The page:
Presidential candidate Bernie Sanders has already given much to the Democratic Party. But even though his chances of being nominated remain slim, he still has a bit more he could give to his adopted party.
Largely because of Clinton’s dominance when it comes to establishment-oriented super delegates, we’re being told by elite analysts like FiveThirtyEight’s Nate Silver that Hillary will likely be nominated, even after a likely Sanders win in Wisconsin today and a possible win in Clinton’s home state of New York. Sanders’ exit from the stage couldn’t come soon enough for frustrated supporters of Hillary Clinton, who see Sanders as an annoying speed bump on her trip down Inevitability Lane.
Bernie’s Gifts To Democrats
But the fact is, Sanders’ questioning of Clinton has helped her improve as a candidate. Though still too cautious and programmed, Clinton is a better candidate now than she was before Sanders joined her on stage.
Beyond changing candidate Clinton for the better, Sanders has also changed the Democratic party for the better. This longtime political independent has reminded Democratic partisans that it’s okay to dream of progressive policies that go beyond the cautious incrementalism ushered in during the 1990s by the Clintons and their center-right Democratic Leadership Council (DLC).
With every major western nation operating universal health care systems that are more fair, effective and efficient than today’s complex Rube Goldberg-style Affordable Care Act (ACA) machinery, Sanders reminded Democrats that it’s reasonable to both appreciate the progress being made under the ACA, while continuing to fight for the superior single payer models.
Sanders also reminded Democrats that a college degree is as vital today as a high school degree was at the time the American public education system was created, so we need to keep fighting to update our public education system by offering tuition-free public higher education.
Sanders reminded Democrats that even Republican presidents such as Bush, Reagan, Nixon and Eisenhower all required wealthy Americans to pay more to support their country than we do today, so it’s reasonable to ask more of the wealthy again to help rebuild the American dream for the lower- and middle-class.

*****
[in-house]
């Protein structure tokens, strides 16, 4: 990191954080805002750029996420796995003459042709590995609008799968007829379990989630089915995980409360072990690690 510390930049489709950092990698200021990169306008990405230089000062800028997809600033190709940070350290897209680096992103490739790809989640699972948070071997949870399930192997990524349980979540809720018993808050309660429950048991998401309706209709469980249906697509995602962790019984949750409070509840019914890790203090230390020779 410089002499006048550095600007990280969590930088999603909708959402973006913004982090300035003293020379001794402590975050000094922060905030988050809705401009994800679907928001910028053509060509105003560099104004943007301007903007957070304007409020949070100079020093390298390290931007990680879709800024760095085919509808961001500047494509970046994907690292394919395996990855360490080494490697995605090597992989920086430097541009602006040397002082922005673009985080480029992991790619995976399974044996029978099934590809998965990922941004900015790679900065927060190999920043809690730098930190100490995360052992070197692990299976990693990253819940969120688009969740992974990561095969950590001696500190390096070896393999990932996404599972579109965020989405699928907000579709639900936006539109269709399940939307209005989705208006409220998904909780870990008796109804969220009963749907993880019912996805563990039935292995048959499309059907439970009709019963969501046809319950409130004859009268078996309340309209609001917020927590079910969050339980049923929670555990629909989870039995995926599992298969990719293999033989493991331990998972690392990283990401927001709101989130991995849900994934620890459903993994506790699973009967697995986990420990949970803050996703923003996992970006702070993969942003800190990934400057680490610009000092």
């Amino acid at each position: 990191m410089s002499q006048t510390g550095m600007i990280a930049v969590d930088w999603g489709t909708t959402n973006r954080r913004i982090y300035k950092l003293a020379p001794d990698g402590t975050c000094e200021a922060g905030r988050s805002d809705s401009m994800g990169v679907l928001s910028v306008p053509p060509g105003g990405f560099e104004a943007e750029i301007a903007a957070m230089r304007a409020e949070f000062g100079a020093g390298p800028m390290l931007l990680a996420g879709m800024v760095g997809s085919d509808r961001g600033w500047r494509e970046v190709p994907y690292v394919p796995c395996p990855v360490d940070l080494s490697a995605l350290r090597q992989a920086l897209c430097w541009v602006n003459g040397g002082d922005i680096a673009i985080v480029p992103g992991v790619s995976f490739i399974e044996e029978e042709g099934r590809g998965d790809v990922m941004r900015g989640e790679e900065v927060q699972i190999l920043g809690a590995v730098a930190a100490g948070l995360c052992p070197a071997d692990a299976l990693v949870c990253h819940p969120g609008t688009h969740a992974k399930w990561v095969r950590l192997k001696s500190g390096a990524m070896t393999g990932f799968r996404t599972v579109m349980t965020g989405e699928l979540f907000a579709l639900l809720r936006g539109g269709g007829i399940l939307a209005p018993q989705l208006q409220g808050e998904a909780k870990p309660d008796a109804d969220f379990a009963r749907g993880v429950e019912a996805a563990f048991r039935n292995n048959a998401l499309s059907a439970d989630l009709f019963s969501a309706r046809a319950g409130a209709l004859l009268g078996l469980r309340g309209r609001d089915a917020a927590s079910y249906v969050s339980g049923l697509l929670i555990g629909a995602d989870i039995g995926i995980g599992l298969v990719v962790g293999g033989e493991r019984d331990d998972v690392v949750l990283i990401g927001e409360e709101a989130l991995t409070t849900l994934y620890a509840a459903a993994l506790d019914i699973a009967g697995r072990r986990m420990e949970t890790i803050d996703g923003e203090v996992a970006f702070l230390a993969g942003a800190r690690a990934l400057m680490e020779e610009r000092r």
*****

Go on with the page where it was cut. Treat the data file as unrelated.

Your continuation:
Sanders reminded Democrats that the party that created a wide array of popular socialist programs that built the great American middle class — New Deal job programs, Social Security, the GI Bill, the Rural Electric Administration, Medicare — doesn’t need to cower in fear every time conservatives label their proposals as “socialism.”
Finally, Sanders shined a light on the corrupting influence that big money has had on America’s corporatized Congress.
Democrats owe the Independent Senator a debt of gratitude. The fact that many to most of Sanders’ proposals could not have passed in the short-term with a Republican-controlled Congress does not mean that progressives shouldn’t advocate for those policies, to improve their viability over the long-term. It’s self-defeating to allow do-nothing congressional conservatives to limit how Democrats use the bullypulpit.
Bernie’s Parting Gift
But where does Sanders go from here? If delegate geeks like Nate Silver are correct that it’s impossible for Sanders to come from behind to win the nomination, should he just pull out of the race, as indignant Clinton supporters have been demanding?
Before Sanders leaves the stage, I’d ask one more favor of him: Expose Trumponomics for what it is. To limit the number of Sanders refugees who are tempted to support Trump over Clinton in November, Sanders should spend the next few weeks exposing the fraud Mr. Trump is attempting to perpetrate on Americans.
For instance, Sanders should explain that billionaire Trump may claim that his partial self-financing makes him independent from the uber-wealthy interests, but Trump’s tax plan exposes the truth. According to a Tax Policy Center (TPC) analysis, Trump’s tax plan would give an average tax cut of $1.3 million per year to the richest one-tenth of one percent. Sanders should make sure his audience understands that billionaire Trump plans to further enrich his fellow billionaires.
Sanders should also explain how the businessman’s proposals will destroy the American economy, rather than make America “win so much will be sick of winning.” For instance, look at what Mr. Trump’s plan to lavish the mega-rich with tax breaks would do to the national debt:
“The Tax Policy Center estimates the proposal would reduce federal revenue by $9.5 trillion over its first decade and an additional $15.0 trillion over the subsequent 10 years, before accounting for added interest costs or considering macroeconomic feedback effects.”
Some have suggested that Sanders and Trump compete for the same type of voters, those most frustrated with the status quo. Therefore, before Sanders leaves the stage, he should conduct a seminar for “open to Trump” voters about the fraud Mr. Trump is attempting to perpetrate on them. Doing so could constitute Bernie’s greatest gift of all to the Democratic Party.
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